Better Perl

Zbigniew Lukasiak zzbbyy at
Sun Apr 6 19:03:26 BST 2008

On Sun, Apr 6, 2008 at 6:11 PM, Jonathan Tweed <jonathan at> wrote:
> On 4 Apr 2008, at 14:11, Greg McCarroll wrote:
> > On Fri, Apr 04, 2008 at 12:28:25PM +0000, Jonathan Tweed wrote:
> >
> > >
> > > So do I, but it's getting increasingly difficult to resist management
> pressure to move to other languages.
> > >
> > >
> >
> > What would help you? And please give me the list in point form as I am
> > a bear of very little brane.
> >
>  Some problems specific to $work:
>  * There is a lot of Perl here, unsurprisingly not all of it is good.
>  * We are hampered by eight year old front end infrastructure.
>  * A lot of managers now assume all Perl is like the worst of the front end.
>  * The people building the new infrastructure are Java proponents.
>  * The client side developers wanted PHP, possibly as an overreaction to the
> fact they've been overly limited by SSIs for 8 years.
>  And a few which aren't:
>  * It's hard to hire good people and getting harder.
>  * Perl is seen to be old and past it.
>  * Management see few other big places using Perl, therefore Perl is not
> seen as enterprise.
>  * You can't hire someone with the mindshare of ThoughtWorks to do Perl
> consultancy.
>  Perl is a tainted language here and it's going to be hard to shake that. As
> to how we go about fixing it? I don't know, but as a start:
>  * Proof that Perl works for other big companies.
>  * Radically improved presentation and PR. I mean,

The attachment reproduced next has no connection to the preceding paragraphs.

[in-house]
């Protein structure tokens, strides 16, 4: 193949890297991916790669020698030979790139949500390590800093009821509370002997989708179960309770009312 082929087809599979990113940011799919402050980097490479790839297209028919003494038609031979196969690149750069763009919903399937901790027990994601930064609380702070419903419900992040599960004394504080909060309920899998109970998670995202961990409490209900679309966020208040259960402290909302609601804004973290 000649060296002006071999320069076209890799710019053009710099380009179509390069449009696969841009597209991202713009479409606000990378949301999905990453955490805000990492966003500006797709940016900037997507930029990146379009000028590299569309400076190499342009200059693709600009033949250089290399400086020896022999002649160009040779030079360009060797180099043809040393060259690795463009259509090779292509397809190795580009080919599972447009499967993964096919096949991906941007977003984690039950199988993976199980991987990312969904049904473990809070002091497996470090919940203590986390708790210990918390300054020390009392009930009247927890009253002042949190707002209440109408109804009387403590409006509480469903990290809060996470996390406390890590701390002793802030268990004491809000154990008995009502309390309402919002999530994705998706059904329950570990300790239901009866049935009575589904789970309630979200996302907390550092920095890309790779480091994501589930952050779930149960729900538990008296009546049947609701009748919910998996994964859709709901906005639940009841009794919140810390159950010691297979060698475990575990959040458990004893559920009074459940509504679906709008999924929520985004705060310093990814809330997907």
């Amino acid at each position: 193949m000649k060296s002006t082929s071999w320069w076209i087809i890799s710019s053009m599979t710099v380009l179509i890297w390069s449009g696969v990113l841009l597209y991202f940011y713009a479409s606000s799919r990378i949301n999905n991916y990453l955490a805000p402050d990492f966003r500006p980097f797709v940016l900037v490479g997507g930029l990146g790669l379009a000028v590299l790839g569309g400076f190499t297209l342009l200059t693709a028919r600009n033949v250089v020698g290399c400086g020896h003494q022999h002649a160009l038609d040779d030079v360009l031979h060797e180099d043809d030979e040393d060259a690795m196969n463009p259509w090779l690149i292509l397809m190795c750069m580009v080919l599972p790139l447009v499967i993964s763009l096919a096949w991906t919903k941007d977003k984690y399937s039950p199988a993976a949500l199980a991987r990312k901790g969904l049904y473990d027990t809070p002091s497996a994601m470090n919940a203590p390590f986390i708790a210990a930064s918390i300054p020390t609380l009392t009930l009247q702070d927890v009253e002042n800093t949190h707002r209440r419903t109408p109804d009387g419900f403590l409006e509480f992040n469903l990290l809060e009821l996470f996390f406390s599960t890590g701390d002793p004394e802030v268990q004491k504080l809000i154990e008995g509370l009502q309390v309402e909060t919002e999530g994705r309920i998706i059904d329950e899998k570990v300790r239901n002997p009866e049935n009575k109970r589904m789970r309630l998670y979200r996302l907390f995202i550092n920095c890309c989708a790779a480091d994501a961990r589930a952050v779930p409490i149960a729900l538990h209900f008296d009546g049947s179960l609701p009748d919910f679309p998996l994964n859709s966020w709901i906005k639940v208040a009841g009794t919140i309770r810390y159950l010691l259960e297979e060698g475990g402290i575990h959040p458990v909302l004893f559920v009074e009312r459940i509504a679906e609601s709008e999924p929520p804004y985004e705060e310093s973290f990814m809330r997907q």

>  * A reason to learn Perl, something that makes Perl 'cool'.
>  * A community that isn't downright rude to newcomers (that doesn't apply to
> everyone ;-).
>  As far as I can see, if you aren't already a Perl programmer there's no
> reason to learn Perl. That's the biggest problem. Most of the business
> issues follow on from there.

Yeah - this is dead right.  This is the question - why someone new
should learn Perl?

I still believe that CPAN gives huge advantage to Perl programmers -
but you need to know a lot to get much out of it.  Perl turned a bit
too much elitist and both PHP and Rails show, in different ways, that
downscaling is important in getting marketshare.  The more I think
about them I see that they are disruptive (for Perl) in the sense of - scorned by the
established players for their 'cheapness' - but gaining huge
marketshare in the low end will let them later conquer the high end as

>  Cheers
>  Jonathan

Zbigniew Lukasiak

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